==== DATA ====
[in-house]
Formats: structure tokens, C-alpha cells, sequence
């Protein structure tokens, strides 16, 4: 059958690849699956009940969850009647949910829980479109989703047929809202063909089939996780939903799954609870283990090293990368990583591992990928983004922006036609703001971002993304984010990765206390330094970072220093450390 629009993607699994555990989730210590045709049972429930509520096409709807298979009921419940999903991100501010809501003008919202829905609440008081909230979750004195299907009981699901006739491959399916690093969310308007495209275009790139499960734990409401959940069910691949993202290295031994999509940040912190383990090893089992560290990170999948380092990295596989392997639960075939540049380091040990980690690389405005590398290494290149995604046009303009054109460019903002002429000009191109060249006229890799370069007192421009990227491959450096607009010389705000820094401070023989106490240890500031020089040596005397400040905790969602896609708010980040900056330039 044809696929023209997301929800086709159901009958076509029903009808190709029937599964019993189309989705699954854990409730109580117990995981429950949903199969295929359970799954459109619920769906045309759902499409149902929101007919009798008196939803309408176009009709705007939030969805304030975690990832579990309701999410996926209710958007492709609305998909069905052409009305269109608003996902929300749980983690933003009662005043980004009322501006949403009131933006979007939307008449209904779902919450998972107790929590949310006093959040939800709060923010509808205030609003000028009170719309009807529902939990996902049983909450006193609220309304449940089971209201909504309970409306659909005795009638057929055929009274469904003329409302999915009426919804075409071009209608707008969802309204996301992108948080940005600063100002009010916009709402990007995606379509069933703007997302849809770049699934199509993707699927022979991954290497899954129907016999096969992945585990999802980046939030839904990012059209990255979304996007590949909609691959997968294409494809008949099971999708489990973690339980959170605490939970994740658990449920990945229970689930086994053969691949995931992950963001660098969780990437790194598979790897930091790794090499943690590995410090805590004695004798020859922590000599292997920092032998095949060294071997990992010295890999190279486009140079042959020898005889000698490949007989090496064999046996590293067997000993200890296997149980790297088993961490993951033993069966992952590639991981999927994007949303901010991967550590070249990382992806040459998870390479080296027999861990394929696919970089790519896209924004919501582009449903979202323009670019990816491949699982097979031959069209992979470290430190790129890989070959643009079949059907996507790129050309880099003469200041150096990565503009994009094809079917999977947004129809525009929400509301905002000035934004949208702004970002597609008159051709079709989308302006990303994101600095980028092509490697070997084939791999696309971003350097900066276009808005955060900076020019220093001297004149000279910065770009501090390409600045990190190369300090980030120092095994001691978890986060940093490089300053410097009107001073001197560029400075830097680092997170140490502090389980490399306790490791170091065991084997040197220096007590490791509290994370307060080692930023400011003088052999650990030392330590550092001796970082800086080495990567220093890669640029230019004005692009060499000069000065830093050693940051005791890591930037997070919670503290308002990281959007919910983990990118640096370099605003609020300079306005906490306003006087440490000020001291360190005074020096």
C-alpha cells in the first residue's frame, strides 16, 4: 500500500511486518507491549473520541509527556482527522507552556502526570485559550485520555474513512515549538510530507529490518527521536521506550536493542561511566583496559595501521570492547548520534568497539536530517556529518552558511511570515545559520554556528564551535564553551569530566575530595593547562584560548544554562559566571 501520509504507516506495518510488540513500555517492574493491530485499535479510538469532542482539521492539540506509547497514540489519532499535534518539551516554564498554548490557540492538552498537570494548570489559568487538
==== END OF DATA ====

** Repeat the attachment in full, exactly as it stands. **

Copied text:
[in-house]
Formats: structure tokens, C-alpha cells, sequence
């Protein structure tokens, strides 16, 4: 059958690849699956009940969850009647949910829980479109989703047929809202063909089939996780939903799954609870283990090293990368990583591992990928983004922006036609703001971002993304984010990765206390330094970072220093450390 629009993607699994555990989730210590045709049972429930509520096409709807298979009921419940999903991100501010809501003008919202829905609440008081909230979750004195299907009981699901006739491959399916690093969310308007495209275009790139499960734990409401959940069910691949993202290295031994999509940040912190383990090893089992560290990170999948380092990295596989392997639960075939540049380091040990980690690389405005590398290494290149995604046009303009054109460019903002002429000009191109060249006229890799370069007192421009990227491959450096607009010389705000820094401070023989106490240890500031020089040596005397400040905790969602896609708010980040900056330039 044809696929023209997301929800086709159901009958076509029903009808190709029937599964019993189309989705699954854990409730109580117990995981429950949903199969295929359970799954459109619920769906045309759902499409149902929101007919009798008196939803309408176009009709705007939030969805304030975690990832579990309701999410996926209710958007492709609305998909069905052409009305269109608003996902929300749980983690933003009662005043980004009322501006949403009131933006979007939307008449209904779902919450998972107790929590949310006093959040939800709060923010509808205030609003000028009170719309009807529902939990996902049983909450006193609220309304449940089971209201909504309970409306659909005795009638057929055929009274469904003329409302999915009426919804075409071009209608707008969802309204996301992108948080940005600063100002009010916009709402990007995606379509069933703007997302849809770049699934199509993707699927022979991954290497899954129907016999096969992945585990999802980046939030839904990012059209990255979304996007590949909609691959997968294409494809008949099971999708489990973690339980959170605490939970994740658990449920990945229970689930086994053969691949995931992950963001660098969780990437790194598979790897930091790794090499943690590995410090805590004695004798020859922590000599292997920092032998095949060294071997990992010295890999190279486009140079042959020898005889000698490949007989090496064999046996590293067997000993200890296997149980790297088993961490993951033993069966992952590639991981999927994007949303901010991967550590070249990382992806040459998870390479080296027999861990394929696919970089790519896209924004919501582009449903979202323009670019990816491949699982097979031959069209992979470290430190790129890989070959643009079949059907996507790129050309880099003469200041150096990565503009994009094809079917999977947004129809525009929400509301905002000035934004949208702004970002597609008159051709079709989308302006990303994101600095980028092509490697070997084939791999696309971003350097900066276009808005955060900076020019220093001297004149000279910065770009501090390409600045990190190369300090980030120092095994001691978890986060940093490089300053410097009107001073001197560029400075830097680092997170140490502090389980490399306790490791170091065991084997040197220096007590490791509290994370307060080692930023400011003088052999650990030392330590550092001796970082800086080495990567220093890669640029230019004005692009060499000069000065830093050693940051005791890591930037997070919670503290308002990281959007919910983990990118640096370099605003609020300079306005906490306003006087440490000020001291360190005074020096």
C-alpha cells in the first residue's frame, strides 16, 4: 500500500511486518507491549473520541509527556482527522507552556502526570485559550485520555474513512515549538510530507529490518527521536521506550536493542561511566583496559595501521570492547548520534568497539536530517556529518552558511511570515545559520554556528564551535564553551569530566575530595593547562584560548544554562559566571 501520509504507516506495518510488540513500555517492574493491530485499535479510538469532542482539521492539540506509547497514540489519532499535534518539551516554564498554548490557540492538552498537570494548570489559568487538